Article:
Religious Liberty
An American Heritage

Prayer Prohibition Bypassed

In June, the Supreme Court ruled 6-3 that student-led, student-initiated prayer using school sound systems violates the separation of church and state. Fort Gibson, Texas however has joined a growing list of schools working to bypass the ruling legally.

This season high school students have been filling the field for prayer prior to games rather than praying over the public address (PA) system. In the stands, fans are joining them. Also, Christian music is played during halftime shows.

Students started meeting on the field for prayer prior to games and joined hands in prayer when the football season started. Similarly, fans in their seats started doing the same thing.

Senior Sarah Baumann said, "They made that law saying we can't do it, and this is our way of saying we're going to do it."

The crowd on the field was small initially, however each game the numbers grew. Prior to a game with Broken Bow, the crowd covered nearly the entire field.

Waiting to take the field until after the prayer were both teams and game officials. The crowd was urged by students holding displays to "please stand and pray with us." Approximately 1,500 fans responded.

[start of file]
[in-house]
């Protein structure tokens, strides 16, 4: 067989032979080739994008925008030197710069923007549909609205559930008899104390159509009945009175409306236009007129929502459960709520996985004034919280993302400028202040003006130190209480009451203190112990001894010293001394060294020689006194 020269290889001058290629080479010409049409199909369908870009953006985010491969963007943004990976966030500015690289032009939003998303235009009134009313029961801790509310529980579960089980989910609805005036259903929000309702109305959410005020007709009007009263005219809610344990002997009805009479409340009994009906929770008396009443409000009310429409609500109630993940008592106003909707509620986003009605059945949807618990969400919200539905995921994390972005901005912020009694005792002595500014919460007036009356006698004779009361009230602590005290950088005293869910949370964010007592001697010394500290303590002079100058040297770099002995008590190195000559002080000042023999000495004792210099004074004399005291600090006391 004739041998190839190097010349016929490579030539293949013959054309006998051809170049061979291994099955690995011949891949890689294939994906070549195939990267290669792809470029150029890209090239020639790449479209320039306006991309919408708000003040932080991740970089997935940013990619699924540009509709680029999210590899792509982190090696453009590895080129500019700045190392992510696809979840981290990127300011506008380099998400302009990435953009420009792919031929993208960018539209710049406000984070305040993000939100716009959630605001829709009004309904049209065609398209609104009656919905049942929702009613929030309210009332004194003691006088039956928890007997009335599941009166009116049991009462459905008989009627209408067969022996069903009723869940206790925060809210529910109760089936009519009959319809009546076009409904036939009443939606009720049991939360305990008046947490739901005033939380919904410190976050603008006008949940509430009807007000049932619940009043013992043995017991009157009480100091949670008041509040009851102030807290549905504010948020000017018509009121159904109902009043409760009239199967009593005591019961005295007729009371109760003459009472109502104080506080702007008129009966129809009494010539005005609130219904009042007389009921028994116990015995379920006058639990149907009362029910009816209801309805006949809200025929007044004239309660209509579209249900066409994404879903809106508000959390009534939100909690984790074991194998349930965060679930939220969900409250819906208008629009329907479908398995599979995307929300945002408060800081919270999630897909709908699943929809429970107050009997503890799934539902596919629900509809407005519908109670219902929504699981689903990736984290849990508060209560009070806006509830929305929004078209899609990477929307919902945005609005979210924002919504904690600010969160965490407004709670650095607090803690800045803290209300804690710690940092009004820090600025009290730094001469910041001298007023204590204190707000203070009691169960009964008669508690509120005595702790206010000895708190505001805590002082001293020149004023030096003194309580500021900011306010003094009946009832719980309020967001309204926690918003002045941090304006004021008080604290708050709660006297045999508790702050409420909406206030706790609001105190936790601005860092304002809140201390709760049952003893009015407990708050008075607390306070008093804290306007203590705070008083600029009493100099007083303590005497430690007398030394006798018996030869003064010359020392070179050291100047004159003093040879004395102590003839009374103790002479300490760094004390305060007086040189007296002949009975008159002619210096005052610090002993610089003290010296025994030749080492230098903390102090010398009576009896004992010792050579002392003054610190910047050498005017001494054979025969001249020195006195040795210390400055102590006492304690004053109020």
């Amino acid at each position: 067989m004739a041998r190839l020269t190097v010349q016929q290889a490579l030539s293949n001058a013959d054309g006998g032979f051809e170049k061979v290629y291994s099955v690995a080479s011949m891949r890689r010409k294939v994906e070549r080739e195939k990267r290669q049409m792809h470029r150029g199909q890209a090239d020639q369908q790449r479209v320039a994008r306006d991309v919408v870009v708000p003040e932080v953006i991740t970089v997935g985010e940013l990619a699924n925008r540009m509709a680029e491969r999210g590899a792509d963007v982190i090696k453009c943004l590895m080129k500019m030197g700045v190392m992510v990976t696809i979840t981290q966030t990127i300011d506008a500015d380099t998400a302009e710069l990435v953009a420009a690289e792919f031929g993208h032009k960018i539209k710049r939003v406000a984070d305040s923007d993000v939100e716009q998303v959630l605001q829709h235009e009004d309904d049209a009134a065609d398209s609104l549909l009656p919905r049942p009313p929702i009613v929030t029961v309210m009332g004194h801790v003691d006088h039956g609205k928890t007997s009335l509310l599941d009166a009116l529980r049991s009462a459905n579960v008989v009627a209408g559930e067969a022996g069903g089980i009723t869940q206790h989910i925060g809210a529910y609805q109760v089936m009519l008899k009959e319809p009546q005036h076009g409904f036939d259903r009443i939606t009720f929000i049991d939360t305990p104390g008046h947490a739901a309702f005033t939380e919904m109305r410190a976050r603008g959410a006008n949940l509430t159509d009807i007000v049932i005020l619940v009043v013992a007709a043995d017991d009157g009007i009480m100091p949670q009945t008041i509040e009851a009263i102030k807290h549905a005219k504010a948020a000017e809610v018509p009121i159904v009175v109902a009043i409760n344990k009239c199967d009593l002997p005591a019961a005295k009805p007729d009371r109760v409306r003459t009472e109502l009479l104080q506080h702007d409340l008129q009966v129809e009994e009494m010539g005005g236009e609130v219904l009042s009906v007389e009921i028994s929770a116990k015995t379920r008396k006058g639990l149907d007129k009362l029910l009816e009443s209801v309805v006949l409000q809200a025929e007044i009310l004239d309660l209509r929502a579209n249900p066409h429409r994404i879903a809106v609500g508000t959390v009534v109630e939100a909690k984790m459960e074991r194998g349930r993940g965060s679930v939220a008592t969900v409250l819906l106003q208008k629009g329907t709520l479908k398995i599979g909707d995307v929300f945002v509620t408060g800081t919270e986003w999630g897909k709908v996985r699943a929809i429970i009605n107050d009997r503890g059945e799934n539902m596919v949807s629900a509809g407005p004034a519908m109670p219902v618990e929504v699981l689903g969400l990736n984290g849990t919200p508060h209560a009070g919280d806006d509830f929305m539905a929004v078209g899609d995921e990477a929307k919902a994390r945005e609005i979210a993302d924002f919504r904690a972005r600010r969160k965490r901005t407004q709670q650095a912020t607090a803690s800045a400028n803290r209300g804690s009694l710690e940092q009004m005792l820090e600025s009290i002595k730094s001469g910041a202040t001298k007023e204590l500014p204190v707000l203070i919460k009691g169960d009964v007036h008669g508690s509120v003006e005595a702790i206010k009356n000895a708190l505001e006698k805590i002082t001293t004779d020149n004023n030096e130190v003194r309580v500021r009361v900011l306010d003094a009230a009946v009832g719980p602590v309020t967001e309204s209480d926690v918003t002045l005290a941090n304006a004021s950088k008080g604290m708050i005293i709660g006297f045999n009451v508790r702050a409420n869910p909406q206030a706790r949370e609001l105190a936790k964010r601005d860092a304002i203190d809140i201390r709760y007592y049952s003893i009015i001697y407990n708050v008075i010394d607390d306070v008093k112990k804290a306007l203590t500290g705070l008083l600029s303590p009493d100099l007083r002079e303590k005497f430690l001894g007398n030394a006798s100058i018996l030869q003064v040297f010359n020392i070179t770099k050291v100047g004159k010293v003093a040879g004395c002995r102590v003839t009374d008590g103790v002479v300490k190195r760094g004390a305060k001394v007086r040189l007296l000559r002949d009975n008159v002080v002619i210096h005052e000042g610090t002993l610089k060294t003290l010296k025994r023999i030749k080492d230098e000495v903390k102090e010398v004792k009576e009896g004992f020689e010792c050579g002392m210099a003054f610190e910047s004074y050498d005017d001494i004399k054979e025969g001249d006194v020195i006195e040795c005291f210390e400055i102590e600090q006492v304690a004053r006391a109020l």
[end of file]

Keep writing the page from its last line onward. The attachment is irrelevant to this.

Senior Rob Brown, president of the school's Teens for Christ Club and Fort Gibson's Fellowship of Christian Athletes chapter said, "They're getting the hang of it now." The public prayer meetings have been spear-headed by Brown.

High school principal Gary Sparks said the entire community supports the displays. "All the response I've gotten is very positive. The parents are glad the kids are taking the initiative to have a positive influence on the community."

At a recent show the marching band started by bowing for prayer at halftime. Four Christian songs were included in the band performances.

("Crowds bypass prayer prohibition," The Associated Press, October 28, 2000)

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